GDOT: New cables for Talmadge Bridge a temporary fix, long-term solution still undecided

Credit: Steve Bisson, Savannah Morning News

Credit: Steve Bisson, Savannah Morning News

This is a developing story.

The $175 million plan to replace the cables of the Talmadge Memorial Bridge, thus raising it so that taller shipping vessels can access the Port of Savannah, is not a long-term fix, according to the Georgia Department of Transportation.

The project is the first of its kind approved by the State Board of Transportation, which allows GDOT greater flexibility when it comes to designing and building with contractors. The new process, called Construction Manager/General Contractor, allows GDOT to consider alternative contracting method with an approved contractor during the entirety of a project, including the design and risk mitigation phases, according to a GDOT spokesperson.

Credit: Savannah Morning News, Savannah Morning News

Credit: Savannah Morning News, Savannah Morning News

So, instead of the cables merely being replaced, the CM/GC method will consider new technologies, design complexity and greater creativity in addressing existing problems, while optimizing the construction timeline.

The contracting method was approved by the State Legislature two years ago and will allow GDOT to work directly with cable bridge industry experts to seek solutions and implement much-needed maintenance on the 30-year-old bridge.

The total height the bridge will be raised ― if it can be raised at all ― will be decided in the coming years as the project kicks off. Pre-construction bids will go out at the end of this year, with a more concrete timeline of design and construction to come next year, according to GDOT.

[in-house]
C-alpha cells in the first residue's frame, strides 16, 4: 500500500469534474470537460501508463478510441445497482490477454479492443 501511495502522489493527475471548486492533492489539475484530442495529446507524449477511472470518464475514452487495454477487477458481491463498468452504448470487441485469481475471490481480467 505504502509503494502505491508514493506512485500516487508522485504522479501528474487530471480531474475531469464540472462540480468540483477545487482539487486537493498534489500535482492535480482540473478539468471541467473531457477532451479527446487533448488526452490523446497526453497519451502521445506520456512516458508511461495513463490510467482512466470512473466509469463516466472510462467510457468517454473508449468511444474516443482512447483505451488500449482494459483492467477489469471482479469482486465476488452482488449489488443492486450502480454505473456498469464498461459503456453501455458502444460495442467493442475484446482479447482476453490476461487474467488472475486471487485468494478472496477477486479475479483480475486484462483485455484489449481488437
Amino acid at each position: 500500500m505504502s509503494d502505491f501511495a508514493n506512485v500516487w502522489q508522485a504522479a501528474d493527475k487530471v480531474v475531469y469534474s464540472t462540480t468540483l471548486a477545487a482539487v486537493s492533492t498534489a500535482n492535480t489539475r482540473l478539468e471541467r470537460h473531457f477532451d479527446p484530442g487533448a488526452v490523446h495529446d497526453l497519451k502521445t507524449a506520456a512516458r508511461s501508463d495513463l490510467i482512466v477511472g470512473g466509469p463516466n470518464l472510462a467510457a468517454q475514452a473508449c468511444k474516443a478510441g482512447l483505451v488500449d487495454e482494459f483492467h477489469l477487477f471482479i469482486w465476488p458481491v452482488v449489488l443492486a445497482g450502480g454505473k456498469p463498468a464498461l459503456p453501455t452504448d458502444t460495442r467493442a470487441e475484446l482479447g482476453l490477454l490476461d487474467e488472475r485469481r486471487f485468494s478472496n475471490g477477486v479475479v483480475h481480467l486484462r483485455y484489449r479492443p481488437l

Credit: Steve Bisson, Savannah Morning News

Credit: Steve Bisson, Savannah Morning News

ExploreThis plan would allow the bridge to stay open to traffic during construction.

Longer-term solutions for bridge

The Georgia Ports Authority directed all questions to GDOT, citing the lack of a long-term solution.

The state's approach does not replace the multi-year study GDOT is conducting to find a long-term solution to allow for larger vessels to pass under the state-line crossing, which includes replacing the bridge, moving its location, or raising the foundations of the existing bridge.

"At the current 185-foot clearance, the bridge limits efficient access for larger ships, which need to travel under the bridge to reach the Port of Savannah," a statement from GDOT said. "The challenge will be magnified in the coming decades as larger ships become increasingly common because of their fuel efficiency and lower overall operating costs."

The Talmadge Bridge opened to traffic in 1991 and replaced a 1950s-era cantilevered truss bridge.

Credit: Steve Bisson, Savannah Morning News

Credit: Steve Bisson, Savannah Morning News

Savannah Mayor Van Johnson said he wasn't totally sure what this maintenance solution would entail, but he hopes GDOT will be mindful of the Talmadge Bridge's proximity to downtown Savannah and several neighborhoods.

"It appears that they found a solution that utilizes existing assets and new technology. And preliminarily, it looks like this could be a win-win," Johnson said. "It wouldn't close the bridge for a significant period of time, it wouldn't change the configuration of the city's assets on the southside of the bridge, so we're waiting to see how the rest of it plays out."

Zoe covers growth and investigations in the Savannah area. Find her at znicholson@gannett.com, @zoenicholson_ on Twitter, and @zoenicholsonreporter on Instagram. 

This article originally appeared on Savannah Morning News: GDOT: New cables for Talmadge Bridge a temporary fix, long-term solution still undecided